How To Meditate? A Beginners Guide To Meditation

How To Meditate? A Beginners Guide To Meditation

How To Meditate? A Beginners Guide To Meditation 

In this article we cover what is meditation, why people meditate, how to start meditating, how to sit during meditation, how to set yourself up for success and 22 types of meditation you can try. To summarise: Meditation is an ancient practice dating back as early as 150 BC. Known for a whole host of health benefits and can be practised by anyone around the world for free.

Meditation has been gathering more and more interest in recent years with celebrities like Emily Blunt, Russell Brand and Oprah advocating the practice. With an ever increasing number of paid and free meditation apps and channels becoming available meditation is now more accessible than ever. But before we discuss how you can start meditating, first let’s delve into exactly what meditation is and why you should bother trying it. 

What Is Meditation?

Meditation is a core part of yoga and is one of the eight limbs that make up yoga and it’s philosophy. It is mentioned as early as 150 BC in Patanjali’s Yoga Sutra's. Meditation trains our awareness to go internally and observe the mind. It can help us tune out distractions and achieve a state of mental and emotional clarity. It is a process by which we come to a state of calm observation. In yoga we often use breathing and mindfulness techniques to help us enter a meditative state.

A common misconception is that meditation is about having a blank mind and not thinking. This is not always the case and is very much dependent on the style of meditation you are practicing. Some meditations even include engaging and associating with the thoughts that come - not always an easy task!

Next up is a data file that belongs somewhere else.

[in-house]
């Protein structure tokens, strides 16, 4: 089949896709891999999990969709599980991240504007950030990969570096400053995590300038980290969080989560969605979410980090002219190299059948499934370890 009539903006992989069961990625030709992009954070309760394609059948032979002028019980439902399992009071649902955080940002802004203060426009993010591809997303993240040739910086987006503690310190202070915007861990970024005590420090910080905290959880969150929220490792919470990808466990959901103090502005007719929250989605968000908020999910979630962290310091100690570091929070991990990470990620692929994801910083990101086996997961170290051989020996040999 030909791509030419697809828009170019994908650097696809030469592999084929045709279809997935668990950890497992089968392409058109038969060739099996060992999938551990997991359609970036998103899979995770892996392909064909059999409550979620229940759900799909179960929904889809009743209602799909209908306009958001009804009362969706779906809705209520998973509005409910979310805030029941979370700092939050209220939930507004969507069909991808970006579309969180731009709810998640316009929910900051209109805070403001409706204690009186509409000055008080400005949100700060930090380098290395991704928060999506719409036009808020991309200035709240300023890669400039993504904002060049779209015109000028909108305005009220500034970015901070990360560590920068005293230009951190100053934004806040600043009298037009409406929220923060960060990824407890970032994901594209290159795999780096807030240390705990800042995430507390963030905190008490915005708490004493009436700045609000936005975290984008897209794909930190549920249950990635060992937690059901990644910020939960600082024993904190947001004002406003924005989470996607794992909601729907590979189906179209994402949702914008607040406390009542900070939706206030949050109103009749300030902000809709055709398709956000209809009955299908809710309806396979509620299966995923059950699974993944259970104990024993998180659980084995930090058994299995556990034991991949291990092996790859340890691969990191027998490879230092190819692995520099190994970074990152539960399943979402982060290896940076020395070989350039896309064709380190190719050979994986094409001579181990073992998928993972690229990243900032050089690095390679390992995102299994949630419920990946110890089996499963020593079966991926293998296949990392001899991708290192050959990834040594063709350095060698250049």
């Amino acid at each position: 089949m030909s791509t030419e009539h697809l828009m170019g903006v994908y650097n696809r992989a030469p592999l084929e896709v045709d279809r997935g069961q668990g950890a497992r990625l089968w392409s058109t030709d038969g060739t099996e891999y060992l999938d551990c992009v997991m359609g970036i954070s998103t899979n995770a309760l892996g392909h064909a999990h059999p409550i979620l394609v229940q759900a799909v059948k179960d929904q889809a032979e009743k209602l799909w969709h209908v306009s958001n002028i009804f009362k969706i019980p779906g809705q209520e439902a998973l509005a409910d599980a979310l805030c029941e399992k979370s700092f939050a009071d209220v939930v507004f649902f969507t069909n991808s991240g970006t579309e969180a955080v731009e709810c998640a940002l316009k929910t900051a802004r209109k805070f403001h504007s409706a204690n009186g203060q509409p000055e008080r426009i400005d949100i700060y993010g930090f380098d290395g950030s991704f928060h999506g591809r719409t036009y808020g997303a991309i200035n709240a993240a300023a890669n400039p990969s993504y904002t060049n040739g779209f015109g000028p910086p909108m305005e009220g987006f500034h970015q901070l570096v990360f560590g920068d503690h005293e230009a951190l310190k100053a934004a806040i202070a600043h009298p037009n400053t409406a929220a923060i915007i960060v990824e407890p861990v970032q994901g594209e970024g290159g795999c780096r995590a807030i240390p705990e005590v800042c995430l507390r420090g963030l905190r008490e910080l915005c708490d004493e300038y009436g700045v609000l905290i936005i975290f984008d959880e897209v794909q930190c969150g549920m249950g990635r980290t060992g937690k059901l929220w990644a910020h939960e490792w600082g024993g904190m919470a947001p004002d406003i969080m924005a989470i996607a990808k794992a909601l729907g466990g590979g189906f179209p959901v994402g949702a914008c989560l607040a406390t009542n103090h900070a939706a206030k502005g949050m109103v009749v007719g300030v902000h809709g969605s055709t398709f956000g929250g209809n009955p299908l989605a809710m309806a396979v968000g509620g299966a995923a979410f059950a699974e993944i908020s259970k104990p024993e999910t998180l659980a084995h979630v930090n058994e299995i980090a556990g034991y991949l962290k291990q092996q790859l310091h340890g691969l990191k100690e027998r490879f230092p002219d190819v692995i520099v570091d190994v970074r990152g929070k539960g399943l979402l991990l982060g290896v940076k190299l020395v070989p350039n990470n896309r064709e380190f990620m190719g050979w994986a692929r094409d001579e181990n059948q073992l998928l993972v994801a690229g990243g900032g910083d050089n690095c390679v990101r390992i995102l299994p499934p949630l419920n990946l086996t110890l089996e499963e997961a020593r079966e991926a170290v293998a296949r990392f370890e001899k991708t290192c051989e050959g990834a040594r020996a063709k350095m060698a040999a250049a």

Why Do People Meditate?  

One of the most well-recognised benefits of meditating is that it can help us to relax and reduce stress. It helps us to engage our parasympathetic nervous system which is our “rest and digest” relaxed state rather than our sympathetic, “fight or flight” stressed state. Engaging in a “rest and digest” state can help us to think more clearly, make better decisions and engage in more complex and creative thinking.

Scientists have also found that people who meditate have greater neuron connections usually in areas related to thinking, processing emotions and concentration. This means they may have healthier brain function and can better process difficult emotions.  

How To Start Meditating?

When starting out meditation, start slow and gently. Open yourself up to the practice and try not to judge yourself as it will take time to get more used to the idea of just being, especially if you’re someone who’s used to always “doing” something. My advice would be find a quiet spot and see if you can sit in stillness for 5 minutes just being and observing the mind. If you find it hard to close your eyes at first, then find a spot out in nature, with a view or in a garden and meditate on the beauty in front of you. Take a few moments to be and appreciate. 

Another great way to start out if you’re not a fan of closing your eyes just yet is a candlelight meditation. In yoga this type of meditation is called Trataka and involves staring at a candle flame. Try trataka meditation by lighting a candle and placing it in front of you at a comfortable height and simply spend a few minutes focussing on the flame, let your eyelids hang slightly heavy but not all the way closed as you focus. Perhaps put on a relaxing song in the background to help you focus and as a way to measure the time without having to check the clock.

If you feel like you want another sensory focused meditation, a friend of mine introduced me to a great simple meditation which involves taking a couple drops of an essential oils in your hands (my favourite’s cedar wood), rubbing your palms together, closing your eyes and then spending a few minutes just inhaling the scent. Maybe notice how your mood or your mind shifts throughout the meditation or maybe notice how you feel at the start vs. the end of the meditation. 

How To Sit During Meditation? 

I think this is down to personal preference, accessibility and time of day. Most commonly people like to sit in sukhasana (easy pose) a cross legged meditation position on the floor. If that is uncomfortable for you, try a yoga block or a meditation cushion underneath your hips for added comfort and extra support. You can also sit yourself comfortably in a chair, with your feet grounded on the floor. Or maybe you want to lie flat in savasana or in bed upon waking or going to sleep. This can be a really calming and relaxing option.